But he and William Hague should read the debate. Tory MPs and the Commons want to bring down the curtain on Afghanistan. It is time for our soldiers come home. It is also time to reinstate at the FCO the great British diplomatist, Sir Sherard Cowper Coles. Hague allowed him to quit after he was Ambassador in Afghanistan and began expressing concern on the Brown-Cameron war strategy. His book "Despatches from Kabul" saying politicians had to win back control of policy from generals is a masterpiece exposing a flawed and now failed political-diplomatic-military strategy.

Cowper Coles is now vindicated. The Commons agrees with him. Policy should change and Cowper Coles' wisdom should not be lost to the state.

 

Denis MacShane is MP for Rotherham and was No 2 at the FCO until 2005

Denis MacShane is MP for Rotherham and was a minister at Foreign and Commonwealth Office
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As the strangers approach the bed, I wonder if this could be a moment of great gentleness

I don’t know what to do. In my old T-shirt and M&S pants, I don’t know what to do.

It’s 1.13am on an autumn morning some time towards the end of the 20th century and I’m awake in a vast hotel bed in a small town in the east of England. The mysterious east, with its horizons that seem to stretch further than they should be allowed to stretch by law. I can’t sleep. My asthma is bad and I’m wheezing. The clock I bought for £3 many years earlier ticks my life away with its long, slow music. The street light outside makes the room glow and shimmer.

I can hear footsteps coming down the corridor – some returning drunks, I guess, wrecked on the reef of a night on the town. I gaze at the ceiling, waiting for the footsteps to pass.

They don’t pass. They stop outside my door. I can hear whispering and suppressed laughter. My clock ticks. I hear a key card being presented, then withdrawn. The door opens slowly, creaking like a door on a Radio 4 play might. The whispering susurrates like leaves on a tree.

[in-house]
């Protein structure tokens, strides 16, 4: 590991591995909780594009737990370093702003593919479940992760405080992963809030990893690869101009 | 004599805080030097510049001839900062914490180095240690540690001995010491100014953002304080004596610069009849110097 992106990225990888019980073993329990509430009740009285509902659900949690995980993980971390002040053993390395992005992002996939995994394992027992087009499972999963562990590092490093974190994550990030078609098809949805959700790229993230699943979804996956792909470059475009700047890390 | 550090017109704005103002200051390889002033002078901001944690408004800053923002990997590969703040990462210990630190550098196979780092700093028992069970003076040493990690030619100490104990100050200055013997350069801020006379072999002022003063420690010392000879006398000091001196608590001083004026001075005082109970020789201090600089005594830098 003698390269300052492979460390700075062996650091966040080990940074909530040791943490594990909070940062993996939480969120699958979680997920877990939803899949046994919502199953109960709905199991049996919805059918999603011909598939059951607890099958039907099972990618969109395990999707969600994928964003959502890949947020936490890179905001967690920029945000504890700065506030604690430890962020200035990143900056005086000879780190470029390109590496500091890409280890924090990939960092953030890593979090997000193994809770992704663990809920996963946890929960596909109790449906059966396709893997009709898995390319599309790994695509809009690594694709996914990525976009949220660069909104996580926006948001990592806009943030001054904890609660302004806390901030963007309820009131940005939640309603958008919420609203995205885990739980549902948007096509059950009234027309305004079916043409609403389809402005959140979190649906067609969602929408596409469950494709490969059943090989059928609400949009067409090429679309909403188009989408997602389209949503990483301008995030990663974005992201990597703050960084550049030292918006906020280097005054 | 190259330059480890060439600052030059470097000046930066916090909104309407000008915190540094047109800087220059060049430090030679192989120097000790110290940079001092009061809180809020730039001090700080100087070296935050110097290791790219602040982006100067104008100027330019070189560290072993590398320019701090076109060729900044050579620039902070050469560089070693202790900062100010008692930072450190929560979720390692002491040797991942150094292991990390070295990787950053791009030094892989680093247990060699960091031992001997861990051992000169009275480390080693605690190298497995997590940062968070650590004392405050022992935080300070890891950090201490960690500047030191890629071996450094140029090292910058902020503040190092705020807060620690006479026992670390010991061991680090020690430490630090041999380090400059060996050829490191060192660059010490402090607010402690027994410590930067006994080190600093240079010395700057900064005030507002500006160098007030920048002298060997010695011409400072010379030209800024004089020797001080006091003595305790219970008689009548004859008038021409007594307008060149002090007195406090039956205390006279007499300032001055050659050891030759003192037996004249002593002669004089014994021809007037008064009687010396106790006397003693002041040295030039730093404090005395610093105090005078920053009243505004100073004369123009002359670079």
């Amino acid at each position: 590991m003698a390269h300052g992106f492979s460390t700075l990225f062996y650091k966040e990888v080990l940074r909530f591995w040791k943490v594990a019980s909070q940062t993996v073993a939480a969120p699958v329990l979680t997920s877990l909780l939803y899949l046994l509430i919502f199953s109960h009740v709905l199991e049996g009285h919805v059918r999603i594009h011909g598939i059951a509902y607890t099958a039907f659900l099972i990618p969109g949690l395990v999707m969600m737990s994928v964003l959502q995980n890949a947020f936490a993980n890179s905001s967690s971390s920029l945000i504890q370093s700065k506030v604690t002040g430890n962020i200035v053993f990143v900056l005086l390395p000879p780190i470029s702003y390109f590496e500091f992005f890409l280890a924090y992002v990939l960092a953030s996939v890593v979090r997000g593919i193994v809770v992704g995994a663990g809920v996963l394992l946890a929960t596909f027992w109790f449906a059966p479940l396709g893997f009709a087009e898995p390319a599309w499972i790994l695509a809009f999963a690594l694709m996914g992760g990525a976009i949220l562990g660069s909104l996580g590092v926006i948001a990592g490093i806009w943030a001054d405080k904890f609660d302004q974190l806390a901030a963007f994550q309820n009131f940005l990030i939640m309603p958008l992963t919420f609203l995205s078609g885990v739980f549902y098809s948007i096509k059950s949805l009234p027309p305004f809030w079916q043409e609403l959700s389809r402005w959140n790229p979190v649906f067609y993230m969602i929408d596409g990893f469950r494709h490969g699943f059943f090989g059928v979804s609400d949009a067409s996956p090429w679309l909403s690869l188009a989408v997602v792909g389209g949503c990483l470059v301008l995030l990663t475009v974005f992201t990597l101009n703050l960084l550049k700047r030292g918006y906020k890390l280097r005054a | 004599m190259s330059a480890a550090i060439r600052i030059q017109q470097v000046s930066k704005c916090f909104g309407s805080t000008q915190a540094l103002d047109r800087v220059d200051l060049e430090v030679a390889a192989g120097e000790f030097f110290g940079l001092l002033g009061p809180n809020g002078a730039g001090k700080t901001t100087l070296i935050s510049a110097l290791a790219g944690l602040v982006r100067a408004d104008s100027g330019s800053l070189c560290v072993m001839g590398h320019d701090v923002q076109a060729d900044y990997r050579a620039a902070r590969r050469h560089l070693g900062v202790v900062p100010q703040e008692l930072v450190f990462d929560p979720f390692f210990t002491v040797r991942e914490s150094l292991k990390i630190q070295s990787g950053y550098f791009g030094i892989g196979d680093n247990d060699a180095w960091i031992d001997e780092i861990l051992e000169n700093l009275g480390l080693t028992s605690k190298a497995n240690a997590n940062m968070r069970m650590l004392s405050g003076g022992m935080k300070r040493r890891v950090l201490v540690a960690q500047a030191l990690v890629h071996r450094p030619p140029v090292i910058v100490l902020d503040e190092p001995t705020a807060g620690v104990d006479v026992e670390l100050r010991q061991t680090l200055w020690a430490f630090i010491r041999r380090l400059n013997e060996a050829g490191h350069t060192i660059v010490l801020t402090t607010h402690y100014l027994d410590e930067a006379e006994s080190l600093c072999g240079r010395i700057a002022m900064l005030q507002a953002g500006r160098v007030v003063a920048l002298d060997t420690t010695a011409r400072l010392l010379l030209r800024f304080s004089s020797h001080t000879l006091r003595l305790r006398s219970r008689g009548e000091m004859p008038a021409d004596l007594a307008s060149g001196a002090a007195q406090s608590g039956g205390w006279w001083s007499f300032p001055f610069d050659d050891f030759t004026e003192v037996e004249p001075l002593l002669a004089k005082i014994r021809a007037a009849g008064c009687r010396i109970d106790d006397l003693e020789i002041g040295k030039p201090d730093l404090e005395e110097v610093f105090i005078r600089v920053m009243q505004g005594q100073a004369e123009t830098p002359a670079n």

It’s an odd intrusion, this, as though somebody is clambering into your shirt, taking their time. A hotel room is your space, your personal kingdom. I’ve thrown my socks on the floor and my toothbrush is almost bald in the bathroom even though there’s a new one in my bag because I thought I would be alone in my intimacy.

Two figures enter. A man and a woman make their way towards the bed. In the half-dark, I can recognise the man as the one who checked me in earlier. He says, “It’s all right, there’s nobody in here,” and the woman laughs like he has just told her a joke.

This is a moment. I feel like I’m in a film. It’s not like being burgled because this isn’t my house and I’m sure they don’t mean me any harm. In fact, they mean each other the opposite.

Surely they can hear my clock dripping seconds? Surely they can hear me wheezing?

They approach, closer and closer, towards the bed. The room isn’t huge but it seems to be taking them ages to cross it. I don’t know what to do. In my old T-shirt and M&S pants, I don’t know what to do. I should speak. I should say with authority, “Hey! What do you think you’re doing?” But I don’t.

I could just lie here, as still as a book, and let them get in. It could be a moment of great gentleness, a moment between strangers. I would be like a chubby, wheezing Yorkshire pillow between them. I could be a metaphor for something timeless and unspoken.

They get closer. The woman reaches her hand across the bed and she touches the man’s hand in a gesture of tenderness so fragile that it almost makes me sob.

I sit up and shout, “Bugger off!” and they turn and run, almost knocking my clock from the bedside table. The door crashes shut shakily and the room seems to reverberate.

This article first appeared in the 12 January 2017 issue of the New Statesman, Putin's revenge